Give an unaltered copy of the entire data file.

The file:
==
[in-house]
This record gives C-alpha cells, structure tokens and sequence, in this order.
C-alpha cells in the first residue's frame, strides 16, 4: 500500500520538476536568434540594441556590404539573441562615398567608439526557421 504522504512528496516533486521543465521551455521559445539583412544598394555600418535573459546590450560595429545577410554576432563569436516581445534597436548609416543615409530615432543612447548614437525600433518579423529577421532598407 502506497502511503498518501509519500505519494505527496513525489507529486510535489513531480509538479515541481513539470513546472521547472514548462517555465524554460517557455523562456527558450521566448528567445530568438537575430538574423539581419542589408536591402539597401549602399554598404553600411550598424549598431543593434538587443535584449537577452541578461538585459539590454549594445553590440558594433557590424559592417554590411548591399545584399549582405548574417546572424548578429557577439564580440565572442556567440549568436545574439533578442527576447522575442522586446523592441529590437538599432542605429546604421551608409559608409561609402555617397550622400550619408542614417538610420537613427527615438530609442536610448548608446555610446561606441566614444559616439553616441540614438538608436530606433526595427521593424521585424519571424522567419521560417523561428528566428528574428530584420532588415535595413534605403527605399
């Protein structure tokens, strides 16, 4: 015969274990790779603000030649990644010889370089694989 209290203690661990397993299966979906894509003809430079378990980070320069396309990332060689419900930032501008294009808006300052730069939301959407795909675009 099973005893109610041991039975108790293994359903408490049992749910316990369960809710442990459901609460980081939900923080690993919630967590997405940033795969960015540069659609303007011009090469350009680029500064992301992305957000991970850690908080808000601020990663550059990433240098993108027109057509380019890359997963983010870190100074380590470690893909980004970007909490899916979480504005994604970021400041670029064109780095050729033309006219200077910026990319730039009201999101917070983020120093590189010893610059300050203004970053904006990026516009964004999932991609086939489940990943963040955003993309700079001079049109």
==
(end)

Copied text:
[in-house]
This record gives C-alpha cells, structure tokens and sequence, in this order.
C-alpha cells in the first residue's frame, strides 16, 4: 500500500520538476536568434540594441556590404539573441562615398567608439526557421 504522504512528496516533486521543465521551455521559445539583412544598394555600418535573459546590450560595429545577410554576432563569436516581445534597436548609416543615409530615432543612447548614437525600433518579423529577421532598407 502506497502511503498518501509519500505519494505527496513525489507529486510535489513531480509538479515541481513539470513546472521547472514548462517555465524554460517557455523562456527558450521566448528567445530568438537575430538574423539581419542589408536591402539597401549602399554598404553600411550598424549598431543593434538587443535584449537577452541578461538585459539590454549594445553590440558594433557590424559592417554590411548591399545584399549582405548574417546572424548578429557577439564580440565572442556567440549568436545574439533578442527576447522575442522586446523592441529590437538599432542605429546604421551608409559608409561609402555617397550622400550619408542614417538610420537613427527615438530609442536610448548608446555610446561606441566614444559616439553616441540614438538608436530606433526595427521593424521585424519571424522567419521560417523561428528566428528574428530584420532588415535595413534605403527605399
């Protein structure tokens, strides 16, 4: 015969274990790779603000030649990644010889370089694989 209290203690661990397993299966979906894509003809430079378990980070320069396309990332060689419900930032501008294009808006300052730069939301959407795909675009 099973005893109610041991039975108790293994359903408490049992749910316990369960809710442990459901609460980081939900923080690993919630967590997405940033795969960015540069659609303007011009090469350009680029500064992301992305957000991970850690908080808000601020990663550059990433240098993108027109057509380019890359997963983010870190100074380590470690893909980004970007909490899916979480504005994604970021400041670029064109780095050729033309006219200077910026990319730039009201999101917070983020120093590189010893610059300050203004970053904006990026516009964004999932991609086939489940990943963040955003993309700079001079049109």